Monday, January 24, 2011

More On Today's NY Times Opinion Piece on House Size



The opinion piece in today's New York Times I co-wrote with Dalton Conley, arguing we should increase the House size, is based on research I did just after the 1990 census. (I submitted a long-lost piece to the Times then but they declined. Maybe it was because I was a graduate student or maybe 100 years since an increase is worth noting but not the mere 80 years at that time.)


update 5:30 pm: "Talk of the Nation" has the link from today's segment on the opinion piece here.

A few additional pieces of information that didn't make it in:

1) Following the 1920 census, not only did Congress stop increasing the size of the House, they actually violated their constitutionally-mandated duty to reapportion altogether!

For the first time, the census showed more people living in urban than rural areas, and legislators feared the shift, another example of how paranoia about "foreigners" causes people to themselves violate the rule of law. As Edgar J. Hoover's agents were violating the constitution's fourth and fifth amendments pursuant to deporting alleged Communists and anarchists, Congress was violating the right of all Americans to equal representation, not to mention ignoring one of the few affirmative duties the founders assigned it.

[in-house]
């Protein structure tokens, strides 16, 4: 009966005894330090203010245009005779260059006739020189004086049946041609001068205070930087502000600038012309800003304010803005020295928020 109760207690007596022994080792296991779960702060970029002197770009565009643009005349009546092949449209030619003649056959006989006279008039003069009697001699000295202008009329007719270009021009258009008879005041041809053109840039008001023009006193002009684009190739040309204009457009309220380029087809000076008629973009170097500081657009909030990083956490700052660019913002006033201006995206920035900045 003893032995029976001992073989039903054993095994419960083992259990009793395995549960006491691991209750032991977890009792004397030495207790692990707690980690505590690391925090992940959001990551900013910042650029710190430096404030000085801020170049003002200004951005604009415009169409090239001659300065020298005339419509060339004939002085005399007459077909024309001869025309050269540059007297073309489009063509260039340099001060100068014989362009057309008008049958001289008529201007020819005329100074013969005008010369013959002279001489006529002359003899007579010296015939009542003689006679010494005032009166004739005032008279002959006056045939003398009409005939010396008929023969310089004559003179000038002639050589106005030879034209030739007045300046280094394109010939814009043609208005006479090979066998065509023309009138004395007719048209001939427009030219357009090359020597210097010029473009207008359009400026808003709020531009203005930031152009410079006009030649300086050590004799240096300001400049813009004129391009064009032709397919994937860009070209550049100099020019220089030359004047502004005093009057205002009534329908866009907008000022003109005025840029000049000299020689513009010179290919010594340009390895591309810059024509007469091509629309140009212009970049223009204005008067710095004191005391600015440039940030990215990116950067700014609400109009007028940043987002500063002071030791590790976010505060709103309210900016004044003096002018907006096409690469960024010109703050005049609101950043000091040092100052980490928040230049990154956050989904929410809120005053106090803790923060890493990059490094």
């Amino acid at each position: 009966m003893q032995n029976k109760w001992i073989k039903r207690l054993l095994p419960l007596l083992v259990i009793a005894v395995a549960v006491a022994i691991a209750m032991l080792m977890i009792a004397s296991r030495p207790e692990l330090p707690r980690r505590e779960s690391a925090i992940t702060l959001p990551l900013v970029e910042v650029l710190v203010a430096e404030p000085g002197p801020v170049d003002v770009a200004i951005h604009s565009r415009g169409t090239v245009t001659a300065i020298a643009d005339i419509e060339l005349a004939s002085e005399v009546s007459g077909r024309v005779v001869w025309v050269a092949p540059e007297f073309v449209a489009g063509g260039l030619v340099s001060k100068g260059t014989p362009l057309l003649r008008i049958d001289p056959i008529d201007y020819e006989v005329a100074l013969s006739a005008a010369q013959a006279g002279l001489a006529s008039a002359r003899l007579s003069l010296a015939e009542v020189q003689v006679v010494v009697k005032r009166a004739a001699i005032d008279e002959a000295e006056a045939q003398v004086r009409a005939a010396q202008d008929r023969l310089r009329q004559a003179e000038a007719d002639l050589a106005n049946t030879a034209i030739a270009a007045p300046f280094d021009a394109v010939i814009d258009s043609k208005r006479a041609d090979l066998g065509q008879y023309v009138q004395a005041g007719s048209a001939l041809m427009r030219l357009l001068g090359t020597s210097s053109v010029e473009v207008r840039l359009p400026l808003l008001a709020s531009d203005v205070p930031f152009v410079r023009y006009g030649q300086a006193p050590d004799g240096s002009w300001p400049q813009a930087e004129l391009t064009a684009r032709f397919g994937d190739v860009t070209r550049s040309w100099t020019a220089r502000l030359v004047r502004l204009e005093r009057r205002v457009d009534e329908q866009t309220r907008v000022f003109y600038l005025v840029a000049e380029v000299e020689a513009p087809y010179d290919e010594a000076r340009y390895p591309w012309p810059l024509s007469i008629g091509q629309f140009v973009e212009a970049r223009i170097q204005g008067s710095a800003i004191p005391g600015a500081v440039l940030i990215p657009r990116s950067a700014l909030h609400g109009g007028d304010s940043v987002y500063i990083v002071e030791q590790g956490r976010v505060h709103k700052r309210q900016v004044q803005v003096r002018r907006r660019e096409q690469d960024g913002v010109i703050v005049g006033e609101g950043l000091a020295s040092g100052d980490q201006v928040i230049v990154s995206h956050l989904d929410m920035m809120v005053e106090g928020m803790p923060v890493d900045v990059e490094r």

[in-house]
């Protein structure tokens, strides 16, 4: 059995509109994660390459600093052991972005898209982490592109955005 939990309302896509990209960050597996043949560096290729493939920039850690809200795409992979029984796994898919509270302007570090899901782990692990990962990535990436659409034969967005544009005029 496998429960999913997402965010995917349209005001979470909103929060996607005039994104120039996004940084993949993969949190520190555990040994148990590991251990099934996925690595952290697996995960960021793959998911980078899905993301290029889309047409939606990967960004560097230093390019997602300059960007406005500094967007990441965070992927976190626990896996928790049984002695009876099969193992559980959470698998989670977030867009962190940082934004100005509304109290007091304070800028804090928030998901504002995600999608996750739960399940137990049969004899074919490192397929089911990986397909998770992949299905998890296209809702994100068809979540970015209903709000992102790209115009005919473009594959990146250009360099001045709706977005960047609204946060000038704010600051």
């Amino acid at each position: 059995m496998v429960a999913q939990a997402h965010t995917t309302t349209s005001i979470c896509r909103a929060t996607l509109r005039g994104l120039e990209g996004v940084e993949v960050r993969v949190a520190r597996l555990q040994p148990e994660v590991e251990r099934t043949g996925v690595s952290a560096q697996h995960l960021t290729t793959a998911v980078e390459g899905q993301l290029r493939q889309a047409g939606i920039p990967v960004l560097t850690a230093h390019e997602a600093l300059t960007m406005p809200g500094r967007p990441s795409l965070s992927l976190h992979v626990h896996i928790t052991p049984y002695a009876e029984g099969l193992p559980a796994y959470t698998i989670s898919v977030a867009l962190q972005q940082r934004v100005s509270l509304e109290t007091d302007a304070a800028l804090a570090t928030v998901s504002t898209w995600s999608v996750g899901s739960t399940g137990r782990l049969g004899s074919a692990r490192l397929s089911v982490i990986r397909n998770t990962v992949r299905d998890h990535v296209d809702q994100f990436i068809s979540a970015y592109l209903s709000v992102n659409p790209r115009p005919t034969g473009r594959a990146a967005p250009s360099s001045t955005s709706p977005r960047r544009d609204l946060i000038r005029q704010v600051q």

In 1928, after President Calvin Coolidge threatened to veto future legislation until this was fixed, the House agreed to a formula for shifting seats around, contemplating as well an increase to 485 members. But with the 1930 census around the corner, legislators held off because they already had the formula for redistributing 435 members and wanted to avoid further delays. They never contemplated that the number would remain fixed at 435 for an entire century.

2) The actual change in representation may be more dire than the one published. That's because the original denominator includes slaves, albeit counted as 3/5 an inhabitant, and women. Of course neither could vote. The passage of the 19th amendment in 1920 doubled the size of the electorate, at exactly the time that Congress failed to increase its size and representativeness.

In the event, if a civics lesson in the New York Times contributes in a small way to a national conversation about a rather glaring, and easily remediated, defect in our representative democracy that would be terrific.

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